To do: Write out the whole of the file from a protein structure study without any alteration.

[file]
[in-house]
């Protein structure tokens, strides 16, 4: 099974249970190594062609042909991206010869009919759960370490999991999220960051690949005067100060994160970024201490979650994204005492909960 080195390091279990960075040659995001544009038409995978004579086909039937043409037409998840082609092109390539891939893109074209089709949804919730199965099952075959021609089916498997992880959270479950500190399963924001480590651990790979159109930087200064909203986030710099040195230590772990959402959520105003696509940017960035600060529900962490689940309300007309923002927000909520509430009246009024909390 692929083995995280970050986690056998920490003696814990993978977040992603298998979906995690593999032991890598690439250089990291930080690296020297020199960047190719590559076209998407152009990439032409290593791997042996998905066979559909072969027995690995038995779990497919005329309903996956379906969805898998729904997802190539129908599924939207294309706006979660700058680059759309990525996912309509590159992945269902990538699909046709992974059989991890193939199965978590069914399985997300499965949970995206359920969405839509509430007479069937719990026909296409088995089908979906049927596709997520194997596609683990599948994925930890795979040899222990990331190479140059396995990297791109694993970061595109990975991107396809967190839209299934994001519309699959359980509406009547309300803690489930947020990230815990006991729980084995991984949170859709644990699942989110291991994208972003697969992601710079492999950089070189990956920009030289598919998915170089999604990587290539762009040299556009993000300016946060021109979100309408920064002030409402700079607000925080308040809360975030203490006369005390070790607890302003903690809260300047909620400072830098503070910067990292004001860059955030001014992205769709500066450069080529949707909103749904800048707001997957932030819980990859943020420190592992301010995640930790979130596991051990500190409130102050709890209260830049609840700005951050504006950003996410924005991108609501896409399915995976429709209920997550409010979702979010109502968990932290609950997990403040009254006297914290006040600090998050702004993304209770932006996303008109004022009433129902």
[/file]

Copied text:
[in-house]
């Protein structure tokens, strides 16, 4: 099974249970190594062609042909991206010869009919759960370490999991999220960051690949005067100060994160970024201490979650994204005492909960 080195390091279990960075040659995001544009038409995978004579086909039937043409037409998840082609092109390539891939893109074209089709949804919730199965099952075959021609089916498997992880959270479950500190399963924001480590651990790979159109930087200064909203986030710099040195230590772990959402959520105003696509940017960035600060529900962490689940309300007309923002927000909520509430009246009024909390 692929083995995280970050986690056998920490003696814990993978977040992603298998979906995690593999032991890598690439250089990291930080690296020297020199960047190719590559076209998407152009990439032409290593791997042996998905066979559909072969027995690995038995779990497919005329309903996956379906969805898998729904997802190539129908599924939207294309706006979660700058680059759309990525996912309509590159992945269902990538699909046709992974059989991890193939199965978590069914399985997300499965949970995206359920969405839509509430007479069937719990026909296409088995089908979906049927596709997520194997596609683990599948994925930890795979040899222990990331190479140059396995990297791109694993970061595109990975991107396809967190839209299934994001519309699959359980509406009547309300803690489930947020990230815990006991729980084995991984949170859709644990699942989110291991994208972003697969992601710079492999950089070189990956920009030289598919998915170089999604990587290539762009040299556009993000300016946060021109979100309408920064002030409402700079607000925080308040809360975030203490006369005390070790607890302003903690809260300047909620400072830098503070910067990292004001860059955030001014992205769709500066450069080529949707909103749904800048707001997957932030819980990859943020420190592992301010995640930790979130596991051990500190409130102050709890209260830049609840700005951050504006950003996410924005991108609501896409399915995976429709209920997550409010979702979010109502968990932290609950997990403040009254006297914290006040600090998050702004993304209770932006996303008109004022009433129902």